May 15, 2010 by Irish Peloton
Giro – All Mountains, no Time Trials
After 6 interesting stages so far, the Giro d’Italia hits the mountains this weekend with the first summit finish of this year’s race on the Terminillo to come on Sunday. Historically, the Italian Grand Tour has always had more focus on climbing than its French equivalent. While time trialling is usually a necessary skill to win the Tour de France, it is much less of a prerequisite when it comes to conquering the Giro.
Last year, Denis Menchov laid the foundations for his Giro victory by taking the Pink jersey with a time trial win on Stage 12 . This was the first occasion for many years that the overall winner of the Giro also won an individual time trial during the race. Overall winners in recent years have mostly been out and out climbers with relatively poor time trialling ability such as Ivan Basso, Gilberto Simoni, Stefano Garzelli and Danilo Di Luca. To find the last rider before Menchov to bag a time trial victory on the way to overall glory we must go back 15 years to 1995 when Tony Rominger won all three individual tests against the clock. Contrast this with the Tour de France where 38 of the last 50 editions were won by a rider who was victorious in an individual time trial along the way.
Incidentally, the year Rominger won both the overall and a time trial at the Giro, he also won the points classification. In the Tour de France, the green points jersey has become synonomous with the term ‘sprinter’s jersey’. However it is merely the prize given to the most consistent day to day finisher over the three weeks. In the Tour de France, the route, which is usually littered with plenty of flat stages, dictates that the green jersey is dominated by sprinters. In fact, every rider to finish in the top 3 of the points classement at the Tour for the past 15 years has been a sprinter. Miguel Indurain (3rd in 1995) was the last G.C. rider to get near the points jersey. The last G.C. rider to actually win the Green jersey was Bernard Hinault way back in 1979.
Compare this with the Giro, where the top 4 riders in the points classification last year reads like a who’s who of the overall contenders, Danilo Di Luca*, Denis Menchov, Franco Pellizotti* and Stefano Garzelli. Other riders who have claimed the maglia ciclamino (now called the maglia rosso passione) in the past are Gilberto Simoni, Laurent Jalabert (after he had left his sprinting days behind him), Claudio Chiapucci and Gianni Bugno. This all proves the point that there’s much more emphasis placed on time trialling in the Tour than there is at the Giro. The fact that the G.C. contenders can also become contenders for the points classement highlights the emphasis the Giro organisers place on racing up mountains.
This year the race director Angelo Zomegnan has concocted another murderously mountaineous route. Monte Terminillo, Monte Zoncolan, the Mortirilo, the Passo di Gavia, and the Plan de Corones mountain time trial are all included on the route which includes six summit finishes. With only 23.7 standard time trial kilometres this is most certainly, again, a race for the climbers. Riders who are liable to lose time against the clock will have ample opportunity to gain it back in the final week. The mountain stages come so thick and fast in the third week it’s hard to imagine that any rider can get through it all without having at least one off day. Of the stages that don’t include huge climbs, most would fall into the ‘Giro won’t be won here but it certainly can be lost here’ category, as we’ve seen already with the messy but hugely exciting stages in the Netherlands.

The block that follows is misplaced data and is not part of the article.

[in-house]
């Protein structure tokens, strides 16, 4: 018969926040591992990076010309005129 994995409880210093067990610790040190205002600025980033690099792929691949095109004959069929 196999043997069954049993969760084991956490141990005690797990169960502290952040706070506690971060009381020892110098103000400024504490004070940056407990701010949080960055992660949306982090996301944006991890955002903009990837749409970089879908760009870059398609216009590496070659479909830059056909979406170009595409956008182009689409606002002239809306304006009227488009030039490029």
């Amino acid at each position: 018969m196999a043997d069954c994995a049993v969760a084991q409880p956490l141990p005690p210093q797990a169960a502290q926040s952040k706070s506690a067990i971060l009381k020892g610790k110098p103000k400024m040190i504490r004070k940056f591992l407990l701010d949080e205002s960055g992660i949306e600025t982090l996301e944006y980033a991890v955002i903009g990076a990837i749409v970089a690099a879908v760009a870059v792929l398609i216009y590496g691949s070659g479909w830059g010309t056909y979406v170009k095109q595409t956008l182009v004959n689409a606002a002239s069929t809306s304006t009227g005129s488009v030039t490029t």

The English speaking riders have been doing well haven’t they? I’ve never warmed to the term ‘English speaking riders’ when referring to the group of riders that happen to hail from English speaking countries. It’s an anomaly in that it’s not a term used in reference to any other sport. It is in use due to the number of ‘English speaking riders’ who simultaneously infiltrated the overwhelmingly mainland-European peloton in the Eighties. The successes of Steve Bauer, Sean Kelly, Stephen Roche, Robert Millar, Greg LeMond and Phil Anderson all coincided, yet they all hailed from different countries. Despite this and because of this, they were all grouped together under an ‘English speaking’ umbrella and the term has stuck. I feel that the phrase detracts from the national identity of every rider referred to as ‘English speaking’.
Having said all that though, it’s hard to ignore the fact that there is a definite Anglophone flavour to the Giro so far. Bradley Wiggins, Tyler Farrar and Matthew Lloyd have all won stages, there have been stints in pink for Wiggins and Cadel Evans, fast men Farrar and Graeme Brown have both led the sprinter’s classement while the young Tasmanian Richie Porte wore the White jersey for three days. These riders have all ensured that the ‘English speaking’ flag (whatever flag that is!) has been flying high in this year’s Giro. Other riders who may feel compelled to get in on the act in the coming days are Greg Henderson, David Millar, Charlie Wegelius and Chris Sutton. And of course, despite losing a further 11 and a half minutes on Stage 6 due to riding in the service of team mate Millar, I still harbour hopes of a mountain stage win for Daniel Martin.